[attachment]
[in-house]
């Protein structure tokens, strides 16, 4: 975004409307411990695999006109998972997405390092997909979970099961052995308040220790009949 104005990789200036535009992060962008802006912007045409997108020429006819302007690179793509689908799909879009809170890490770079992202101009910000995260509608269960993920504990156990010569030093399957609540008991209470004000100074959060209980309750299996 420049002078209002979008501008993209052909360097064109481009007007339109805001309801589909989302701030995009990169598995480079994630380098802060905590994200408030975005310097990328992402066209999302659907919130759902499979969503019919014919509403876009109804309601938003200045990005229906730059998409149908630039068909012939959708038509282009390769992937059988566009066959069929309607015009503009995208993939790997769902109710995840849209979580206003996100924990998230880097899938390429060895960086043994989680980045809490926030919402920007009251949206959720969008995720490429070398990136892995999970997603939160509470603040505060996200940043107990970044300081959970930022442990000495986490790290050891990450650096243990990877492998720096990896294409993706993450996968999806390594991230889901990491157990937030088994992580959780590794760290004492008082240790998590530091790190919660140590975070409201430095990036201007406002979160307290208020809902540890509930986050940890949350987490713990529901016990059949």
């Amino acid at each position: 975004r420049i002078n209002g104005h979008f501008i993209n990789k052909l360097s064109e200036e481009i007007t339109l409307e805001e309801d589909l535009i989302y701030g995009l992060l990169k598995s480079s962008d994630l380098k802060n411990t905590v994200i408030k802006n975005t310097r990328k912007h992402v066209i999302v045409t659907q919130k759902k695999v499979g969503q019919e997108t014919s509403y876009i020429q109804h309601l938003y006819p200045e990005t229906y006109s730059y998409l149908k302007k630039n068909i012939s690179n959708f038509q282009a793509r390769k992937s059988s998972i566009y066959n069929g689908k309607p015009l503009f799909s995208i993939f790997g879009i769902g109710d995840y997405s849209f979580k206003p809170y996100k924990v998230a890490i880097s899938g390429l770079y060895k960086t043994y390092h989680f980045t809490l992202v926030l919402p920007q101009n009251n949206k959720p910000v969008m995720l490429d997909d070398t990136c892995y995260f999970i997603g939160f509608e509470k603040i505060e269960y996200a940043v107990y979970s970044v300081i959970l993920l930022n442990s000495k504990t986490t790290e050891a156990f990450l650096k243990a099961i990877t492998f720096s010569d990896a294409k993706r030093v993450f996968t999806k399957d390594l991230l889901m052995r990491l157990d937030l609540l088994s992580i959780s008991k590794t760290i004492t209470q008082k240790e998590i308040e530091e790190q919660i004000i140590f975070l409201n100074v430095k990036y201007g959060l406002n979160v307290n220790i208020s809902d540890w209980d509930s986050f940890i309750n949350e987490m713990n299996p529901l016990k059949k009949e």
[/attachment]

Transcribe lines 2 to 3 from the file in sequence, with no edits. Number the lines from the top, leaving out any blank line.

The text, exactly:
């Protein structure tokens, strides 16, 4: 975004409307411990695999006109998972997405390092997909979970099961052995308040220790009949 104005990789200036535009992060962008802006912007045409997108020429006819302007690179793509689908799909879009809170890490770079992202101009910000995260509608269960993920504990156990010569030093399957609540008991209470004000100074959060209980309750299996 420049002078209002979008501008993209052909360097064109481009007007339109805001309801589909989302701030995009990169598995480079994630380098802060905590994200408030975005310097990328992402066209999302659907919130759902499979969503019919014919509403876009109804309601938003200045990005229906730059998409149908630039068909012939959708038509282009390769992937059988566009066959069929309607015009503009995208993939790997769902109710995840849209979580206003996100924990998230880097899938390429060895960086043994989680980045809490926030919402920007009251949206959720969008995720490429070398990136892995999970997603939160509470603040505060996200940043107990970044300081959970930022442990000495986490790290050891990450650096243990990877492998720096990896294409993706993450996968999806390594991230889901990491157990937030088994992580959780590794760290004492008082240790998590530091790190919660140590975070409201430095990036201007406002979160307290208020809902540890509930986050940890949350987490713990529901016990059949």
């Amino acid at each position: 975004r420049i002078n209002g104005h979008f501008i993209n990789k052909l360097s064109e200036e481009i007007t339109l409307e805001e309801d589909l535009i989302y701030g995009l992060l990169k598995s480079s962008d994630l380098k802060n411990t905590v994200i408030k802006n975005t310097r990328k912007h992402v066209i999302v045409t659907q919130k759902k695999v499979g969503q019919e997108t014919s509403y876009i020429q109804h309601l938003y006819p200045e990005t229906y006109s730059y998409l149908k302007k630039n068909i012939s690179n959708f038509q282009a793509r390769k992937s059988s998972i566009y066959n069929g689908k309607p015009l503009f799909s995208i993939f790997g879009i769902g109710d995840y997405s849209f979580k206003p809170y996100k924990v998230a890490i880097s899938g390429l770079y060895k960086t043994y390092h989680f980045t809490l992202v926030l919402p920007q101009n009251n949206k959720p910000v969008m995720l490429d997909d070398t990136c892995y995260f999970i997603g939160f509608e509470k603040i505060e269960y996200a940043v107990y979970s970044v300081i959970l993920l930022n442990s000495k504990t986490t790290e050891a156990f990450l650096k243990a099961i990877t492998f720096s010569d990896a294409k993706r030093v993450f996968t999806k399957d390594l991230l889901m052995r990491l157990d937030l609540l088994s992580i959780s008991k590794t760290i004492t209470q008082k240790e998590i308040e530091e790190q919660i004000i140590f975070l409201n100074v430095k990036y201007g959060l406002n979160v307290n220790i208020s809902d540890w209980d509930s986050f940890i309750n949350e987490m713990n299996p529901l016990k059949k009949e």